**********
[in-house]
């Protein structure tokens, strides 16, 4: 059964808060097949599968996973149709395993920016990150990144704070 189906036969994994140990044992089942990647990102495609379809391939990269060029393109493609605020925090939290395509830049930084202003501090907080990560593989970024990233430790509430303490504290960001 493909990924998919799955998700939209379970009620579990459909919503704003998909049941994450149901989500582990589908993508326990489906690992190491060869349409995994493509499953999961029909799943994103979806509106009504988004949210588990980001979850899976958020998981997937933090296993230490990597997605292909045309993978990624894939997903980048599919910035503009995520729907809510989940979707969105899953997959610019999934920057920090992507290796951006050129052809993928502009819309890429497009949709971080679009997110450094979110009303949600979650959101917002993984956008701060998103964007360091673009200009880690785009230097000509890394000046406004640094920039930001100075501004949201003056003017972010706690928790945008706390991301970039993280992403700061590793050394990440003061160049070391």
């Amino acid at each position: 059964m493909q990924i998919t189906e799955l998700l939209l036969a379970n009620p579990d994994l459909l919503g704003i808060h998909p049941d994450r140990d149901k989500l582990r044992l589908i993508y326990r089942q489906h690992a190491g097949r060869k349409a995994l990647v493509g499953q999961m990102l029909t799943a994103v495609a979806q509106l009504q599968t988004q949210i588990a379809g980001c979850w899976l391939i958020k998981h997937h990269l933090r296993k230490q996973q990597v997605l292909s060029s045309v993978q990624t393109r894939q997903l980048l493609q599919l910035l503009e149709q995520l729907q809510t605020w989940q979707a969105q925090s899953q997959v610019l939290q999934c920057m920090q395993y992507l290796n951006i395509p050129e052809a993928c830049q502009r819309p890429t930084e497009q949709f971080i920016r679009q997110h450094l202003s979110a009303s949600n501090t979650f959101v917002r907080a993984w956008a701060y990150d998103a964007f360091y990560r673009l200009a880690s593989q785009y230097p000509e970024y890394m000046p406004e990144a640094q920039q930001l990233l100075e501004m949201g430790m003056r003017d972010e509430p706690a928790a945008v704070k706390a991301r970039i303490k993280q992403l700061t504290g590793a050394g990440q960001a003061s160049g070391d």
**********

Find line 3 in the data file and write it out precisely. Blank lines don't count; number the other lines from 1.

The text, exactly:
């Amino acid at each position: 059964m493909q990924i998919t189906e799955l998700l939209l036969a379970n009620p579990d994994l459909l919503g704003i808060h998909p049941d994450r140990d149901k989500l582990r044992l589908i993508y326990r089942q489906h690992a190491g097949r060869k349409a995994l990647v493509g499953q999961m990102l029909t799943a994103v495609a979806q509106l009504q599968t988004q949210i588990a379809g980001c979850w899976l391939i958020k998981h997937h990269l933090r296993k230490q996973q990597v997605l292909s060029s045309v993978q990624t393109r894939q997903l980048l493609q599919l910035l503009e149709q995520l729907q809510t605020w989940q979707a969105q925090s899953q997959v610019l939290q999934c920057m920090q395993y992507l290796n951006i395509p050129e052809a993928c830049q502009r819309p890429t930084e497009q949709f971080i920016r679009q997110h450094l202003s979110a009303s949600n501090t979650f959101v917002r907080a993984w956008a701060y990150d998103a964007f360091y990560r673009l200009a880690s593989q785009y230097p000509e970024y890394m000046p406004e990144a640094q920039q930001l990233l100075e501004m949201g430790m003056r003017d972010e509430p706690a928790a945008v704070k706390a991301r970039i303490k993280q992403l700061t504290g590793a050394g990440q960001a003061s160049g070391d």